Extract from Discovering Old Huddersfield (1993-2002) by Gordon & Enid Minter:
The first mill here, probably a fulling mill, was built in 1679 on the Dalton side of the river, by a William Bradley, hence the name of the area. Because the fall of the river is only slight in this area a great deal of endeavour was needed to bring water to the mill wheel. A weir was constructed two thirds of a mile away upstream on an arc of the river and sluices were installed to control the flow of water along a correspondingly long head race dug along the foot of Kilner Bank. This was called, simply, The Goit. Traces of this feature may still be seen from the stadium's car park, although it is likely that they will soon disappear.
In the mid eighteenth century Joseph Atkinson, who originated in Cumberland, bought Bradley Mill and, in time, his sons and grandsons added to the premises until all the processes of the woollen industry were carried out on the one site.
One of Joseph Atkinson's grandsons, Thomas, was a great opponent of the Luddites and he took an active part against them. Shearing frames were introduced at Bradley Mills as early as 1800 and were working there from 1803. It was only after their use spread into other mills that serious discontent was felt which was to culminate in machine-breaking and murder in 1812. There is a report that Bradley Mill was attacked by the Luddites in April, 1812 although this is unconfirmed. It is certain though that Thomas Atkinson's life was threatened, as a letter received by Mr Justice Radcliffe of Milnsbridge and signed General Snipshears states that "...those who are among our greatest persecutors, Mr Horsfall and Mr. Atkinson will soon be numbered among the dead." The letter was received on the day before William Horsfall was murdered. Thomas Atkinson was spared.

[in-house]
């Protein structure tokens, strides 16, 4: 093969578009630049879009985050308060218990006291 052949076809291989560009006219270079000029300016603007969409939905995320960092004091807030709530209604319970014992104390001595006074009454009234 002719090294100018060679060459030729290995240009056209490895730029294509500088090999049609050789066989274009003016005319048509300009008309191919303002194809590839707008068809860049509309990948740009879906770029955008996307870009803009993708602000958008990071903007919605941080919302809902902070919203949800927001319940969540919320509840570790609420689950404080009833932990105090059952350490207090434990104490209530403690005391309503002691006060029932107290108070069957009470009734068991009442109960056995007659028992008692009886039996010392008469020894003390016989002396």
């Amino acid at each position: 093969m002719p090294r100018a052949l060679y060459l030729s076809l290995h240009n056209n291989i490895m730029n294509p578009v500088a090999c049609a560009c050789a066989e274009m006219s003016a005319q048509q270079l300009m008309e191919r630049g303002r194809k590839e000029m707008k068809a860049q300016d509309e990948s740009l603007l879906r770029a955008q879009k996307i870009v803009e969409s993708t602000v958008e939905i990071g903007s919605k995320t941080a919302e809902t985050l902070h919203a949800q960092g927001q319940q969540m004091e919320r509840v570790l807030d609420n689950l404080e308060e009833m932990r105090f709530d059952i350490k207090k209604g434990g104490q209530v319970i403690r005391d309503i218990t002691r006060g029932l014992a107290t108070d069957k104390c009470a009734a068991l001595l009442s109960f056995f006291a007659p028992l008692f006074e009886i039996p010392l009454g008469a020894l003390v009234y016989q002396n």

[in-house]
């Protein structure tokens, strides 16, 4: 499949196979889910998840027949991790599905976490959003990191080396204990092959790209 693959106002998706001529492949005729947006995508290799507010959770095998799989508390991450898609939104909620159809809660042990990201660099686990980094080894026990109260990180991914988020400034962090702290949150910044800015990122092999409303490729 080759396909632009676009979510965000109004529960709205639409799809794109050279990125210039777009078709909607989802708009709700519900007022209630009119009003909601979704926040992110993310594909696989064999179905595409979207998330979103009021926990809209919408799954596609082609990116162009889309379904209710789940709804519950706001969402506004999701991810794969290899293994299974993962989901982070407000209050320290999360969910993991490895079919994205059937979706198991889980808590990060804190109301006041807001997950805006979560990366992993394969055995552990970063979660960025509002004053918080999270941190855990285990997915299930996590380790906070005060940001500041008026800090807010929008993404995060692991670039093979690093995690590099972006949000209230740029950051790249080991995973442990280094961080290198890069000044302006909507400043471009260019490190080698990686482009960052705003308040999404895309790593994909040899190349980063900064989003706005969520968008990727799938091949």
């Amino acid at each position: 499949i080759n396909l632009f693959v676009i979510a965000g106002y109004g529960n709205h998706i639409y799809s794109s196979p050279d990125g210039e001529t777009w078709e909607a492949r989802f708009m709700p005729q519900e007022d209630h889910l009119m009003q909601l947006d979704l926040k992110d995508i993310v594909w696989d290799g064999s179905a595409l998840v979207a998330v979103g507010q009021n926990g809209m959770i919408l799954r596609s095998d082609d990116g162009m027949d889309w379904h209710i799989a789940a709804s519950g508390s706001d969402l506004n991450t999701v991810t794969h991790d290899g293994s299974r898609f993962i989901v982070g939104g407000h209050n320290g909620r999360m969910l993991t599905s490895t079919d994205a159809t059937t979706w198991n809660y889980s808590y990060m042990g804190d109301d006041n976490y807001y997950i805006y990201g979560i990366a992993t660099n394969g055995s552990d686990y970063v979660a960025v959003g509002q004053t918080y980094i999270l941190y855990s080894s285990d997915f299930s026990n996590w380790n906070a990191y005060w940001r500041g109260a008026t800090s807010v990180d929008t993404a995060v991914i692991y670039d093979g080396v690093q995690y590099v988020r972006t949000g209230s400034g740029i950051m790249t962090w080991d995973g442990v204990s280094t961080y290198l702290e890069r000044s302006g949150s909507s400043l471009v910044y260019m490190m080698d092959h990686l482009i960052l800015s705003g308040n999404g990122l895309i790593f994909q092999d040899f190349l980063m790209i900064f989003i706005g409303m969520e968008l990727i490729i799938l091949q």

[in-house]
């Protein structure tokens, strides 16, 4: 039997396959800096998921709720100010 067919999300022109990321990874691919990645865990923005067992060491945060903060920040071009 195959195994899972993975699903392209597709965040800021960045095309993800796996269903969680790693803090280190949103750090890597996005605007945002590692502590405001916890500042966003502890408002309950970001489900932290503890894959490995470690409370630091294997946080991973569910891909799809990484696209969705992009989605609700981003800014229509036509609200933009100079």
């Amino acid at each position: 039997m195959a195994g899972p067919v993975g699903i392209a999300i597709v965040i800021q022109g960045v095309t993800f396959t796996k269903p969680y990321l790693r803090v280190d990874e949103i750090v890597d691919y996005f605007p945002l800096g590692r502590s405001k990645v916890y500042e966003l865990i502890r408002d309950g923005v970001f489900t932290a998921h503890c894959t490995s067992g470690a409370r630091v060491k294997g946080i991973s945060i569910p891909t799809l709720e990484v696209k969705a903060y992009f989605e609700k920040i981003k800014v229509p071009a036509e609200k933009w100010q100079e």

By 1850 a large complex of buildings, a mixture of industrial premises and dwelling houses, had appeared on both sides of Bradley Mills Lane between the river and the steeply sloping Kilner Bank. Over the years, industrial pollution from the mill, and from other industry in the lower Colne Valley, killed most of the vegetation on Kilner Bank and it appeared for decades as a gaunt treeless cliff. Thirty or so years ago the bank was replanted and now the trees are growing tall its appearance has been pleasantly softened.Before leaving the Bradley Mills area note the bridge over the river Colne which has recently been cleaned and repaired. It is possible that the bridge was built merely to provide access to the mill from the Huddersfield side of the river. However, it seems more likely that the mill was built by an already existing bridge which was part of an old route from Huddersfield via Rawthorpe, Dalton, Kirkheaton and Mirfield to Dewsbury.